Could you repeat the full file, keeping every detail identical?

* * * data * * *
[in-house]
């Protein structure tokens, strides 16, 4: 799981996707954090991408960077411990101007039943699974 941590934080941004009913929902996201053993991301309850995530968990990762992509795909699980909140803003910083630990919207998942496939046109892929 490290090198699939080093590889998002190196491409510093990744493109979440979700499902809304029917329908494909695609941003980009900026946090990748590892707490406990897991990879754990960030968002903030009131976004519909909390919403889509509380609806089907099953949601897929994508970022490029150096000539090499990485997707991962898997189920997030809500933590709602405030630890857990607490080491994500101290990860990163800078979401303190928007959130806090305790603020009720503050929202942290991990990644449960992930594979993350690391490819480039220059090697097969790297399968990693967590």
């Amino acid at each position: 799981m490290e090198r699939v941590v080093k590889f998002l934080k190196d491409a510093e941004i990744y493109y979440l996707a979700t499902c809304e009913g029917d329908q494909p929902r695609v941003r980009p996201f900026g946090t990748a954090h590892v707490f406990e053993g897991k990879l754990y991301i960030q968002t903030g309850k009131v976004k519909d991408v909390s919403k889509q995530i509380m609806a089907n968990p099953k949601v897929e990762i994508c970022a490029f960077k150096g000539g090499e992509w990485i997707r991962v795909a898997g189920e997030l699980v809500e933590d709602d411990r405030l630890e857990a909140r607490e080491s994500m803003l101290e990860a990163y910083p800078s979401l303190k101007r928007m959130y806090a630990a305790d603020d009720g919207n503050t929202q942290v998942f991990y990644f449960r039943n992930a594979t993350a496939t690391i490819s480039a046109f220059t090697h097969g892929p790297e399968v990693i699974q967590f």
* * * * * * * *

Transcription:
[in-house]
């Protein structure tokens, strides 16, 4: 799981996707954090991408960077411990101007039943699974 941590934080941004009913929902996201053993991301309850995530968990990762992509795909699980909140803003910083630990919207998942496939046109892929 490290090198699939080093590889998002190196491409510093990744493109979440979700499902809304029917329908494909695609941003980009900026946090990748590892707490406990897991990879754990960030968002903030009131976004519909909390919403889509509380609806089907099953949601897929994508970022490029150096000539090499990485997707991962898997189920997030809500933590709602405030630890857990607490080491994500101290990860990163800078979401303190928007959130806090305790603020009720503050929202942290991990990644449960992930594979993350690391490819480039220059090697097969790297399968990693967590």
């Amino acid at each position: 799981m490290e090198r699939v941590v080093k590889f998002l934080k190196d491409a510093e941004i990744y493109y979440l996707a979700t499902c809304e009913g029917d329908q494909p929902r695609v941003r980009p996201f900026g946090t990748a954090h590892v707490f406990e053993g897991k990879l754990y991301i960030q968002t903030g309850k009131v976004k519909d991408v909390s919403k889509q995530i509380m609806a089907n968990p099953k949601v897929e990762i994508c970022a490029f960077k150096g000539g090499e992509w990485i997707r991962v795909a898997g189920e997030l699980v809500e933590d709602d411990r405030l630890e857990a909140r607490e080491s994500m803003l101290e990860a990163y910083p800078s979401l303190k101007r928007m959130y806090a630990a305790d603020d009720g919207n503050t929202q942290v998942f991990y990644f449960r039943n992930a594979t993350a496939t690391i490819s480039a046109f220059t090697h097969g892929p790297e399968v990693i699974q967590f």